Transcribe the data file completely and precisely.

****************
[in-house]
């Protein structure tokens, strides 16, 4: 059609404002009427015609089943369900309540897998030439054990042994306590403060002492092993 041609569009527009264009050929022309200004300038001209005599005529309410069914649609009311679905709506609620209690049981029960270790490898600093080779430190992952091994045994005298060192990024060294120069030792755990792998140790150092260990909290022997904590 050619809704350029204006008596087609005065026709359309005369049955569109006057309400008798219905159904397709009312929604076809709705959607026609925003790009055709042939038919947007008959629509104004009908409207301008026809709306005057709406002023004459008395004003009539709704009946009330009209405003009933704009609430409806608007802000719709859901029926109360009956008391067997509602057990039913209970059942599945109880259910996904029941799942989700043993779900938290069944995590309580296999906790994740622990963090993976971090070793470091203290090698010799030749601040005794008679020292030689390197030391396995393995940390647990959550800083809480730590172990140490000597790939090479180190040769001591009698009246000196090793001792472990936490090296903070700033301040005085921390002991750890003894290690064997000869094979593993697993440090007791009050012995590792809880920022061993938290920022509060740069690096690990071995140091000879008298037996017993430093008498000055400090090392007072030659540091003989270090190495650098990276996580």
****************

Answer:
[in-house]
């Protein structure tokens, strides 16, 4: 059609404002009427015609089943369900309540897998030439054990042994306590403060002492092993 041609569009527009264009050929022309200004300038001209005599005529309410069914649609009311679905709506609620209690049981029960270790490898600093080779430190992952091994045994005298060192990024060294120069030792755990792998140790150092260990909290022997904590 050619809704350029204006008596087609005065026709359309005369049955569109006057309400008798219905159904397709009312929604076809709705959607026609925003790009055709042939038919947007008959629509104004009908409207301008026809709306005057709406002023004459008395004003009539709704009946009330009209405003009933704009609430409806608007802000719709859901029926109360009956008391067997509602057990039913209970059942599945109880259910996904029941799942989700043993779900938290069944995590309580296999906790994740622990963090993976971090070793470091203290090698010799030749601040005794008679020292030689390197030391396995393995940390647990959550800083809480730590172990140490000597790939090479180190040769001591009698009246000196090793001792472990936490090296903070700033301040005085921390002991750890003894290690064997000869094979593993697993440090007791009050012995590792809880920022061993938290920022509060740069690096690990071995140091000879008298037996017993430093008498000055400090090392007072030659540091003989270090190495650098990276996580």